A urinary tract infection can affect any component of the urinary system, which encompasses the kidneys, ureters, bladder, and urethra. These infections tend to be more common in women than in men; nearly half of all women will experience one urinary tract infection during their lifetime. Female urethrae are shorter than male. Therefore, it is easy for harmful bacteria to get transferred from the bowels to the urinary tract. In uncomplicated cases, it is simple to treat a urinary tract infection with prescribed medication. In complicated cases that affect the kidneys, treatment depends on the nature and severity of the infection.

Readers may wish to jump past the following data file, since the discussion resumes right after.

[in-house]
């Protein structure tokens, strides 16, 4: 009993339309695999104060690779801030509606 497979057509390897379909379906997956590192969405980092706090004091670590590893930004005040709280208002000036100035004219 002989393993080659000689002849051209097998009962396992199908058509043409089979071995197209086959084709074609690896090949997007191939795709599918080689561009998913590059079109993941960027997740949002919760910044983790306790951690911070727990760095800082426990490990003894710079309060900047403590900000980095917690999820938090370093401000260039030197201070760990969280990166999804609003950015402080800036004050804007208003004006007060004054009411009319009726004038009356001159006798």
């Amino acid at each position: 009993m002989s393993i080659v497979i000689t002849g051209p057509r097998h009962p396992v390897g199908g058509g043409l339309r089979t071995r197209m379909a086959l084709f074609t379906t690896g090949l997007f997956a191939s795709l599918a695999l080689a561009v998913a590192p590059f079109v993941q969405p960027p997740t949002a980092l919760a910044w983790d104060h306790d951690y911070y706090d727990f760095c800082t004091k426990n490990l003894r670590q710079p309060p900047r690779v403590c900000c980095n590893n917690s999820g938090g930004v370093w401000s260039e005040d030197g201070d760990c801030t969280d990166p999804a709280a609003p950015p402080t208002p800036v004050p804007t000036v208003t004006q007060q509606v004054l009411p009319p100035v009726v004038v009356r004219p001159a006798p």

The most common symptom of a urinary tract infection is a burning sensation during urination. Urine passes through the ureters on its road to expulsion. E. coli reside in the bowels but can be transferred from the anal area to the outer ureter during sex or wiping after a bowel movement. This is why women should always wipe front to back. After the bacteria reaches the ureters, they become infected and inflamed. When urine passes through, irritation can cause pain.
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